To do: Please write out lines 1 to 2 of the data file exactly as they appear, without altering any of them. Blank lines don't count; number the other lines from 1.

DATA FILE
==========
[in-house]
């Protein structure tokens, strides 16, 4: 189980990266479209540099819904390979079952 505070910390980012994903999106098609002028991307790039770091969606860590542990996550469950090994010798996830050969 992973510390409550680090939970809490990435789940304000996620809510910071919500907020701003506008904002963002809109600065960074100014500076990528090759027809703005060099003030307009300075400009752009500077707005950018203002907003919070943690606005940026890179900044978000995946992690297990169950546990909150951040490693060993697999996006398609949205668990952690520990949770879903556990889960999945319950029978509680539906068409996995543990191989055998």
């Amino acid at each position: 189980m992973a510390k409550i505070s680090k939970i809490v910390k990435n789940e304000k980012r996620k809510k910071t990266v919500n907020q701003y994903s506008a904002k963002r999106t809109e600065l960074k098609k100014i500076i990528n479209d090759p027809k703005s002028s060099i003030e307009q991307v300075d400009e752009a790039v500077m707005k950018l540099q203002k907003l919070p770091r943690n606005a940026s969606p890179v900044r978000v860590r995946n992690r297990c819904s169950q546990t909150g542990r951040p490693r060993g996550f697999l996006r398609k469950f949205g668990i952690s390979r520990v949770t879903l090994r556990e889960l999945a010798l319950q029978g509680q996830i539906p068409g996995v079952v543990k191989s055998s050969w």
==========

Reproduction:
[in-house]
């Protein structure tokens, strides 16, 4: 189980990266479209540099819904390979079952 505070910390980012994903999106098609002028991307790039770091969606860590542990996550469950090994010798996830050969 992973510390409550680090939970809490990435789940304000996620809510910071919500907020701003506008904002963002809109600065960074100014500076990528090759027809703005060099003030307009300075400009752009500077707005950018203002907003919070943690606005940026890179900044978000995946992690297990169950546990909150951040490693060993697999996006398609949205668990952690520990949770879903556990889960999945319950029978509680539906068409996995543990191989055998």